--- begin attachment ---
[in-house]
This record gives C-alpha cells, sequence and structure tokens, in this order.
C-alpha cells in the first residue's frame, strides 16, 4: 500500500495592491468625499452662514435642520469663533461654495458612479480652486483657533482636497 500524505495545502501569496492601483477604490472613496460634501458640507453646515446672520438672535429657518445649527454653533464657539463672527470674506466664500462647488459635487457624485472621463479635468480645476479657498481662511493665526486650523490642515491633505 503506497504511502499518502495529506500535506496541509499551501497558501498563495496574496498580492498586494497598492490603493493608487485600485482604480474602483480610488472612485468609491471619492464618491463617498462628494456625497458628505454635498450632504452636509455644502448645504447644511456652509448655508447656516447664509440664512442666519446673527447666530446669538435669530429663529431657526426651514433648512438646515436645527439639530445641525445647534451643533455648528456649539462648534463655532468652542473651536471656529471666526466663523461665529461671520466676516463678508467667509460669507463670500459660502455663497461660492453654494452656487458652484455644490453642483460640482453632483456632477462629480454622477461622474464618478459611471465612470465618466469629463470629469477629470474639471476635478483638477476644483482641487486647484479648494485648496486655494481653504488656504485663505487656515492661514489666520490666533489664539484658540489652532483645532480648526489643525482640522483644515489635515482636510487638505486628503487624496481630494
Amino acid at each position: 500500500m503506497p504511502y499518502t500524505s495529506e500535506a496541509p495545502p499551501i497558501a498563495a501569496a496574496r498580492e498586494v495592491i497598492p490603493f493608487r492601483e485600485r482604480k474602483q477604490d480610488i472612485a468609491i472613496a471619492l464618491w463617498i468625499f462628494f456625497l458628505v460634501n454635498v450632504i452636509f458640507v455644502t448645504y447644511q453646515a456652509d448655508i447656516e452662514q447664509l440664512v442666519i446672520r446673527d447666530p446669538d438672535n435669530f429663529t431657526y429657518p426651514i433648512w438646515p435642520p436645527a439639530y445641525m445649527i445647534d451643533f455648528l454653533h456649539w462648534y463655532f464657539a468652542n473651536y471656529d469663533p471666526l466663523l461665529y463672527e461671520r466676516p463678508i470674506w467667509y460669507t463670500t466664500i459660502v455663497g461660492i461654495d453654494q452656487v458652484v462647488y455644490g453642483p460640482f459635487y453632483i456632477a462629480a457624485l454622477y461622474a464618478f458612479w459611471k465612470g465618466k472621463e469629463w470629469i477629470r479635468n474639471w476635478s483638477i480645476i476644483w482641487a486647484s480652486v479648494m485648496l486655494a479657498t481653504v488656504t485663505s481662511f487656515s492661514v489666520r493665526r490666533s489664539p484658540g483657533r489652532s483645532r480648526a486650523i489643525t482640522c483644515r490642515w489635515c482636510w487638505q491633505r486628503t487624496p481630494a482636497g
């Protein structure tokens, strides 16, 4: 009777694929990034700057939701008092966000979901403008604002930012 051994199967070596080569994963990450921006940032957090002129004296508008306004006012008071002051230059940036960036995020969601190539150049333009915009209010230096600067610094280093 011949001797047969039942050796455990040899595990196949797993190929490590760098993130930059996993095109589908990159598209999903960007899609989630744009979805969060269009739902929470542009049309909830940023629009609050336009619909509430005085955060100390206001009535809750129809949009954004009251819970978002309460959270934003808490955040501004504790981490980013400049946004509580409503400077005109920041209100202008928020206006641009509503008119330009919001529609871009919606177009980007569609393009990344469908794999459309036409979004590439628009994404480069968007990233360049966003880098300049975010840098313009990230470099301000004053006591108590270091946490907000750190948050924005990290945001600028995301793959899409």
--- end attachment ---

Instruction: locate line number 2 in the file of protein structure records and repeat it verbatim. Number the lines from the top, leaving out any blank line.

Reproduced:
This record gives C-alpha cells, sequence and structure tokens, in this order.